- Now to the title of the post! Last term (the first time I attempted the "open-note, open-internet" tablet-based exam), I only gave students limited feedback. The way I collect student exams from their tablets is that they submit them (via Google Classroom) as PDF files to me. This has so many benefits, including my ability to efficiently store student records and to easily transport them from office to home for grading (because we all know that grading often happens at home in the wee hours of the morning, right?). However, I have yet to find the best way to give students feedback on their exams…
Digital Student Feedback on PDF Exams
What I do currently is to add "sticky note" text fields to the student PDF, and then I send those edited PDFs back to each student. This is a very time-intensive process, and the only information I put in those notes is: if a student earns less than 100% of points available for each question, I leave a note that indicates what score they earned. That's all of the feedback students received last term. Because I video-record and upload video exam keys, and because it is more useful for student learning for them to have to do the work to find out where they missed points on a question, I actively do not try to provide extensive feedback to students.
However, this semester, I'm making a slight change: I'm not even providing this much feedback. I'm finally, after reading about them for years, implementing "exam wrappers." The core idea here is that you provide a small assignment that requires students to consciously reflect on their performance on an exam. Often this takes the form of asking students, at the end of an exam (or just after they learn how they scored), what they think they should do differently to prepare for the next exam. Today, this is what I told my students about how they get feedback on their exam performance:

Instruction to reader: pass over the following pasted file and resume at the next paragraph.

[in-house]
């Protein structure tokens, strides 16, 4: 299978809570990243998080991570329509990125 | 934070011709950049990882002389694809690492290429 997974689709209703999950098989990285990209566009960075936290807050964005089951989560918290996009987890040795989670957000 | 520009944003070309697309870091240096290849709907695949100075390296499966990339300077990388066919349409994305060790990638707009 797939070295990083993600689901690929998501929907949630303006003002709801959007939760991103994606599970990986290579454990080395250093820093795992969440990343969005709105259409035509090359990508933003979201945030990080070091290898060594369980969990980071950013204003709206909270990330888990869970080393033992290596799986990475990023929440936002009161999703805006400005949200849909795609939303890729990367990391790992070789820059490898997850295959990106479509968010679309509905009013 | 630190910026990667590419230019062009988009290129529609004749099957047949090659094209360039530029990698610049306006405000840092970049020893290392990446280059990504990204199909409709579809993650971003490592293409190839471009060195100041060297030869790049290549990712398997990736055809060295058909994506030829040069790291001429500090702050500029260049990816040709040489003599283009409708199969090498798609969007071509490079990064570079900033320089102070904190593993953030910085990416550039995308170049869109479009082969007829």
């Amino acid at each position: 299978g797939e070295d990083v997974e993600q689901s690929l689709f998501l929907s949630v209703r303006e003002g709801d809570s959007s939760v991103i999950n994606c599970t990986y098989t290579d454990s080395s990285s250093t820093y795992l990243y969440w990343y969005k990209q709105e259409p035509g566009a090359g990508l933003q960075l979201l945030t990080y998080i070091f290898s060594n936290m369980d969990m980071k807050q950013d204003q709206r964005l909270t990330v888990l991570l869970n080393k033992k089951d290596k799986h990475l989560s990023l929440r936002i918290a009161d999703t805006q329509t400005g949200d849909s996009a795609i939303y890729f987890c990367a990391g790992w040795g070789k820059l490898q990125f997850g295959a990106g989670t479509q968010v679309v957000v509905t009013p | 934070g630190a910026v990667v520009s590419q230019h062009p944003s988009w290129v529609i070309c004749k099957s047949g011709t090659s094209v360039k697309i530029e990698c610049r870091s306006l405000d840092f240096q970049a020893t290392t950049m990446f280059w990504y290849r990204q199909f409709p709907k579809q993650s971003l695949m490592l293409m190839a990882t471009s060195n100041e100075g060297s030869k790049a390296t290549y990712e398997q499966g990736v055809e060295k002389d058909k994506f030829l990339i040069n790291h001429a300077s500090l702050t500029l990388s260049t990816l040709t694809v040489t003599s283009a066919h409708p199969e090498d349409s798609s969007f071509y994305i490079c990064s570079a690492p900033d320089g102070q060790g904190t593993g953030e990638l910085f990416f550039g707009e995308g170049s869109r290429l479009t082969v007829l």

- I want to motivate students to reflect on where they didn't meet my expectations
- I post exam keys (both a static PDF as well as the video key, in which I narrate and write/draw out answers to questions)
- Students have a digital copy of the exam they submitted
- Students only know their total score on the exam
- I show the entire class the letter grade distribution for the exam
- I also show data on the percent of students earning all of the points available for each question
- I expect students to compare their answers to the answer key and try to assess which question(s) they think the lost the most points on
- Each student has the opportunity to write/draw a response to me in which he/she chooses a single question on the exam (the one he/she thinks is most likely the one they lost the most points on) and writes a description of how/why they think they did not score all of the points. I said that, if the explanation is accurate, then the student can earn up to half of the missed points on that question.
The Bottom Line
This is a new approach for me, so I'll post updates here on whether students take advantage of this opportunity, and also whether it winds up helping the students master the material. As I said in class today, my main concern is that students understand critical concepts (and be able to demonstrate that understanding) by the final exam. My philosophy is that, for the questions where most of the class doesn't perform well, I'll bring a related question back for the final exam. I want to foster student growth over the term. And, I tell the students this. So they should know, at this point in time, which topics will be showing up on the final exam. And, if they're willing to devote the work necessary to master those concepts, I think those students are the students who have truly earned A grades.
In sum, although you might not agree with this teaching/grading philosophy, I hope you will at least agree that there is value in three aspects of my design for cheat-proof exams:
- Students should be assessed in authentic situations (which, for many disciplines, is going to involve accessing online materials and/or collaborating with others)
- Digital workflows for distributing and collecting exams can improve efficiency
- Our goal as educators is to make information relevant to students and to help motivate them to learn the material by the end of the course
Although my tablet exam approach is certainly a work in progress, it is meant to achieve these three goals. Time will tell!